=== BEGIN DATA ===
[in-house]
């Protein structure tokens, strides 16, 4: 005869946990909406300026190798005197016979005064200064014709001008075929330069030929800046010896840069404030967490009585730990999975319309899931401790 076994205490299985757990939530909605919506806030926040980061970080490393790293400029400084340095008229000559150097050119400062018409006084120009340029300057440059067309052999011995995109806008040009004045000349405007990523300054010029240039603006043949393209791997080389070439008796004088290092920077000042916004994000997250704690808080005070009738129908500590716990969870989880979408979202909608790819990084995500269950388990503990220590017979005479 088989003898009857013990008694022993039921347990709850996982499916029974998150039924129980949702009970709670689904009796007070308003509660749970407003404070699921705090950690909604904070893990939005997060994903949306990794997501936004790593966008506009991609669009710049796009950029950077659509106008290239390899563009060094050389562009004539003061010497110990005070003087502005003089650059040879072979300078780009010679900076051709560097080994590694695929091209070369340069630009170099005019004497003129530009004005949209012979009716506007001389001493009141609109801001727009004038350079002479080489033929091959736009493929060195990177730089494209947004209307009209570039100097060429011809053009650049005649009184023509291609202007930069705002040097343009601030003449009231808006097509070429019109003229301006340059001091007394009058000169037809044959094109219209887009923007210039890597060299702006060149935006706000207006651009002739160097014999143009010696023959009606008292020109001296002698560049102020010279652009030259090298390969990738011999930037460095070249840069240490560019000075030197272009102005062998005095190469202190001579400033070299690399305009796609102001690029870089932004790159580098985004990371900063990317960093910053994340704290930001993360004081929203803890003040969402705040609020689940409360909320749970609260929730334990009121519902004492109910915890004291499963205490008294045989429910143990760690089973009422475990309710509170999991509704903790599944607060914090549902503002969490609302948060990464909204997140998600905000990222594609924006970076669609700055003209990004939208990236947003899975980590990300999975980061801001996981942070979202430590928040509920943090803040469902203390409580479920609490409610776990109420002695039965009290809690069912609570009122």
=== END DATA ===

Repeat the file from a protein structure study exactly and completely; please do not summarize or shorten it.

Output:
[in-house]
């Protein structure tokens, strides 16, 4: 005869946990909406300026190798005197016979005064200064014709001008075929330069030929800046010896840069404030967490009585730990999975319309899931401790 076994205490299985757990939530909605919506806030926040980061970080490393790293400029400084340095008229000559150097050119400062018409006084120009340029300057440059067309052999011995995109806008040009004045000349405007990523300054010029240039603006043949393209791997080389070439008796004088290092920077000042916004994000997250704690808080005070009738129908500590716990969870989880979408979202909608790819990084995500269950388990503990220590017979005479 088989003898009857013990008694022993039921347990709850996982499916029974998150039924129980949702009970709670689904009796007070308003509660749970407003404070699921705090950690909604904070893990939005997060994903949306990794997501936004790593966008506009991609669009710049796009950029950077659509106008290239390899563009060094050389562009004539003061010497110990005070003087502005003089650059040879072979300078780009010679900076051709560097080994590694695929091209070369340069630009170099005019004497003129530009004005949209012979009716506007001389001493009141609109801001727009004038350079002479080489033929091959736009493929060195990177730089494209947004209307009209570039100097060429011809053009650049005649009184023509291609202007930069705002040097343009601030003449009231808006097509070429019109003229301006340059001091007394009058000169037809044959094109219209887009923007210039890597060299702006060149935006706000207006651009002739160097014999143009010696023959009606008292020109001296002698560049102020010279652009030259090298390969990738011999930037460095070249840069240490560019000075030197272009102005062998005095190469202190001579400033070299690399305009796609102001690029870089932004790159580098985004990371900063990317960093910053994340704290930001993360004081929203803890003040969402705040609020689940409360909320749970609260929730334990009121519902004492109910915890004291499963205490008294045989429910143990760690089973009422475990309710509170999991509704903790599944607060914090549902503002969490609302948060990464909204997140998600905000990222594609924006970076669609700055003209990004939208990236947003899975980590990300999975980061801001996981942070979202430590928040509920943090803040469902203390409580479920609490409610776990109420002695039965009290809690069912609570009122």